You can do plenty of exercises to target every major muscle in the body.
However, few are as effective, versatile, and fun as overhead tricep extensions. But what is that exercise, and what makes it so good?
Read on because we are breaking it all down for you today.
What Are Overhead Tricep Extensions
Overhead tricep extensions are an isolation exercise that primarily develops the triceps. The activity is highly versatile because you can perform it in a couple of ways (standing or seated) and use various types of resistance: dumbbells, kettlebells, straight or EZ bar, cable machine, resistance band, etc.
Aside from developing the triceps, overhead extensions work the shoulders to some degree because they engage to keep your arms in position.
How Overhead Tricep Extensions Differ From Other Tricep Exercises
One notable distinction between overhead extensions and other tricep isolation exercises is that the movement provides a significant stretch.
The long head of the triceps originates from the scapula, crosses the shoulder joint, and inserts into the elbow. Because of its anatomy, having your arm up lengthens the long head.
The advantage is that a superior stretch can lead to a more pronounced hypertrophic response, leading to more triceps growth.
This is probably also why you might experience more tricep soreness in the following days than if you do tricep kickbacks, rope cable extensions, diamond push-ups, and similar.
How to Perform Overhead Extensions (Step-by-Step)
- Grab a dumbbell and sit with good posture and legs close together. You can also stand for this exercise.
- Lift the dumbbell overhead with your elbow pointing forward and slightly to the side.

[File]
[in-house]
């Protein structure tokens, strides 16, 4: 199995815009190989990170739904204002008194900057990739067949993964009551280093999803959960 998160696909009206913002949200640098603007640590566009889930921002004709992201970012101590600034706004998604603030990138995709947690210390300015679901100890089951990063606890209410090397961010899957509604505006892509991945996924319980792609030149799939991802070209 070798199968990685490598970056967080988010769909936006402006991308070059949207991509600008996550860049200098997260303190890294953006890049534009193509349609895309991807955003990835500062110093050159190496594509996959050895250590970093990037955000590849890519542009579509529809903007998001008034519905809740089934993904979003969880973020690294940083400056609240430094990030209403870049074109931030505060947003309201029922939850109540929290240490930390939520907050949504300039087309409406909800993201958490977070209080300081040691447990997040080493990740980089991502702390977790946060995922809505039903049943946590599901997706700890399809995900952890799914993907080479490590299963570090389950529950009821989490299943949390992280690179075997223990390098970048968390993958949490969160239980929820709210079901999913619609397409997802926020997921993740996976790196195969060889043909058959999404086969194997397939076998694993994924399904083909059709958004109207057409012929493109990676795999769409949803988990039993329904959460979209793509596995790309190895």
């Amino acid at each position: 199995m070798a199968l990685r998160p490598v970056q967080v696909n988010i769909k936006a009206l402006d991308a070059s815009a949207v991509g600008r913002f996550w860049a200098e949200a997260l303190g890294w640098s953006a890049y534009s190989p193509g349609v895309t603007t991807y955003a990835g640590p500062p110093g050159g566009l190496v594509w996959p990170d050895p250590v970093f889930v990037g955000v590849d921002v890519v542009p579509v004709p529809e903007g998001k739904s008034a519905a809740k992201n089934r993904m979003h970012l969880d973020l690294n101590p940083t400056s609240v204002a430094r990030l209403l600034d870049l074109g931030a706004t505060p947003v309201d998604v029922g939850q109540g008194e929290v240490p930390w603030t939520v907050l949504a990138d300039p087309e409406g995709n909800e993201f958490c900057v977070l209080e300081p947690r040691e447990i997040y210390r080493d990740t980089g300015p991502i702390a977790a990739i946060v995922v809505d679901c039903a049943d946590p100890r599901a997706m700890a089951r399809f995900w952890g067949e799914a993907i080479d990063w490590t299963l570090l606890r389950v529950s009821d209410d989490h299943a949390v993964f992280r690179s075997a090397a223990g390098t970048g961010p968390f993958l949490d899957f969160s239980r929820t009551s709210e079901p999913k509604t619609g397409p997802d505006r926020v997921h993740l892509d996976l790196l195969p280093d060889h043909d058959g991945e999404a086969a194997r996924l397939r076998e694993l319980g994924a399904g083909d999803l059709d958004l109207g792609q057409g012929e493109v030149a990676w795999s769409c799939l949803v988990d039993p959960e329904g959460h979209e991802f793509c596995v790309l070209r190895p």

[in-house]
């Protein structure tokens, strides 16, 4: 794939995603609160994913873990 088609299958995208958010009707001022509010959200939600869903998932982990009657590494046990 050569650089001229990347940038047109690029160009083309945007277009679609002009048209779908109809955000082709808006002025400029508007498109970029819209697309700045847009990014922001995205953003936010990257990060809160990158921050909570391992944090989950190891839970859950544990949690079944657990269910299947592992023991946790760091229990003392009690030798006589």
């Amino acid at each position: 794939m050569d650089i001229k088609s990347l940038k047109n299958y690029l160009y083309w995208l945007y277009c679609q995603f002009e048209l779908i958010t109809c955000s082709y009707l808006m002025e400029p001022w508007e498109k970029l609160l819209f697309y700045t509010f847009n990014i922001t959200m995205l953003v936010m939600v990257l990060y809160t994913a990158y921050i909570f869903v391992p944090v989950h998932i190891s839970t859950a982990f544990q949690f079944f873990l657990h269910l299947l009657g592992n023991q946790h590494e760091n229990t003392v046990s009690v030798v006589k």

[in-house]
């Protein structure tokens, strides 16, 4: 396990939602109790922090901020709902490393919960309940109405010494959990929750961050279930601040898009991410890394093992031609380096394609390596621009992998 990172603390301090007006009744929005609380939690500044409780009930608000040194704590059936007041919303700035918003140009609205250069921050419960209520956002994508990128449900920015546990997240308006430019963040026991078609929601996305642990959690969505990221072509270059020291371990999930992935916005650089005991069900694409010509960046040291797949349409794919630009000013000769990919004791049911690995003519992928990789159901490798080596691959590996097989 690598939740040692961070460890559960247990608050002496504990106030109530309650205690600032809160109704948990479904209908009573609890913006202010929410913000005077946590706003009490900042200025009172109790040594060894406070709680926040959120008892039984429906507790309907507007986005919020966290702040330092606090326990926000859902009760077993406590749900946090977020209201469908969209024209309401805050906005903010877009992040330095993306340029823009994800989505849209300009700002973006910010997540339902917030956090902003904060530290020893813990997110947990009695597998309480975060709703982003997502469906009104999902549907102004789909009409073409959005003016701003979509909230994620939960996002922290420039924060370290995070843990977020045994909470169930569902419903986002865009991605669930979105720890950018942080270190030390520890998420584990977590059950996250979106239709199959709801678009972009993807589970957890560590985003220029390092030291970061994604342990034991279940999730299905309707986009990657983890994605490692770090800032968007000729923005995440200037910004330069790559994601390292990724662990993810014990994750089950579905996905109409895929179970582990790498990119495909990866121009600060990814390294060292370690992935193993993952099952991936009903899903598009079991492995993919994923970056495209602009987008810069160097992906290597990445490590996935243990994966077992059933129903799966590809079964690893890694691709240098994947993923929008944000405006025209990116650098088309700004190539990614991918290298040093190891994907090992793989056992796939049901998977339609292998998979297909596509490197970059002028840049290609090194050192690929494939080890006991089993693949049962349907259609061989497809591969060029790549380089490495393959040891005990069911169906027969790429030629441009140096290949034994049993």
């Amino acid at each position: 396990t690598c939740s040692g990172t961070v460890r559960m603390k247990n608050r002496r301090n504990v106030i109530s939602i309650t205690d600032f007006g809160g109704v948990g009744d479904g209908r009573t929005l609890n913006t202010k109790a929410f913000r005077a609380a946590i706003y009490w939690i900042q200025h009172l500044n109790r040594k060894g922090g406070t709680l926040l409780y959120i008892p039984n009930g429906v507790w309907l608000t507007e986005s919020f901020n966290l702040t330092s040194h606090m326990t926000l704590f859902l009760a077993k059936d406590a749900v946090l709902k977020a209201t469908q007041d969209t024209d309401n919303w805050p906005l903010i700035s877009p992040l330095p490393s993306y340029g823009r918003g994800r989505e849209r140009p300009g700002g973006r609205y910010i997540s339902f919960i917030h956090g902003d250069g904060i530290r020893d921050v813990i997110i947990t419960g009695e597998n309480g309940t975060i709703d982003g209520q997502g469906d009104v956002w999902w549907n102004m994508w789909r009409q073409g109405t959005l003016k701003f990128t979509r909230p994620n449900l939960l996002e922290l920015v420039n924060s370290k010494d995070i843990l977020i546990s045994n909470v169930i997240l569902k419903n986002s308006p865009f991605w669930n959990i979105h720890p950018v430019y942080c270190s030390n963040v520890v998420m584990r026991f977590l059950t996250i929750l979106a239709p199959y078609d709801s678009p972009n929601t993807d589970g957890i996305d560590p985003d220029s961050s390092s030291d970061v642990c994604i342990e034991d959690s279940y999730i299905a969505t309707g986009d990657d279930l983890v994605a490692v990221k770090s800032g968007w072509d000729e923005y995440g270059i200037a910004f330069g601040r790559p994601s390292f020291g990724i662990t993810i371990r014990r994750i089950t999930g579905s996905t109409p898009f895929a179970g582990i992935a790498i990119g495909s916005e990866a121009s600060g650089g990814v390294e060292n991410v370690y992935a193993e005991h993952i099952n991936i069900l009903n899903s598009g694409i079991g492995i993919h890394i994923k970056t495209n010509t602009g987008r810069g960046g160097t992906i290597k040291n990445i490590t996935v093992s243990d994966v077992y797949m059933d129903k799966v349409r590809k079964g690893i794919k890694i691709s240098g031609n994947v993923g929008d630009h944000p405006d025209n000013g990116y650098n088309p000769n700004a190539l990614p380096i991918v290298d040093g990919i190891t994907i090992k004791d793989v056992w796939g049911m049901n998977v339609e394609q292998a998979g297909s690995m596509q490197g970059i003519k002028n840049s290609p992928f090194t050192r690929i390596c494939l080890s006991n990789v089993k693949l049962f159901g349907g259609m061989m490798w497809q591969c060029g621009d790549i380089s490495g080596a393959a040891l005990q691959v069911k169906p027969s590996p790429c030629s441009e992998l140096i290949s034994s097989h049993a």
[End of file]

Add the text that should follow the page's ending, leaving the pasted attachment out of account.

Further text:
- Place your free hand on your hip or lift the arm to the side for balance.
- Bring your chest out, take a deep breath, and engage your abs.
- Slowly lower the weight behind your head until you feel a stretch in your tricep.
- Pause briefly and extend your arm fully as you exhale.
Some people find that placing themselves at a 45-degree incline (such as lying on an incline gym bench) leads to superior tricep activation. Test it to see if it works better than having your torso upright.
Safety and Final Tips
Despite being an isolation exercise done with a light weight to emphasize the triceps, the overhead extension can still pose some risks. Hence, it’s important to prepare before training and follow safety rules.
Most importantly, begin by warming up your body through some dynamic stretching and light tricep training. Do some arm swings, elbow rotations, and wrist twists to prepare your shoulders, elbows, and wrists for the workout. (1)
Then, proceed to some light tricep work to warm up the muscle. For example, you can use a light resistance band or dumbbell for some tricep extensions.
Once you’ve warmed up and feel ready, start with a light weight you can handle comfortably for at least 12 to 15 slow and controlled reps. As an isolation exercise, the objective with overhead extensions is to focus on the triceps. The only way to do that is to do the exercise with proper form. (2)
Using a heavy weight you can barely handle will only force other muscles to contribute, making the overhead extension less effective for the triceps.
Some more dumbbell workouts:
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- Elizabeth Quinn, M. S. (2020, March 13). Prevent injuries. Verywell Fit.
- Compound vs. isolation exercises: Benefits and differences. 8fit. (n.d.). https://8fit.com/fitness/compound-vs-isolation-exercises-benefits-and-differences/#:~:text=What%20are%20isolation%20exercises%3F,multiple%20muscle%20groups%20and%20joints.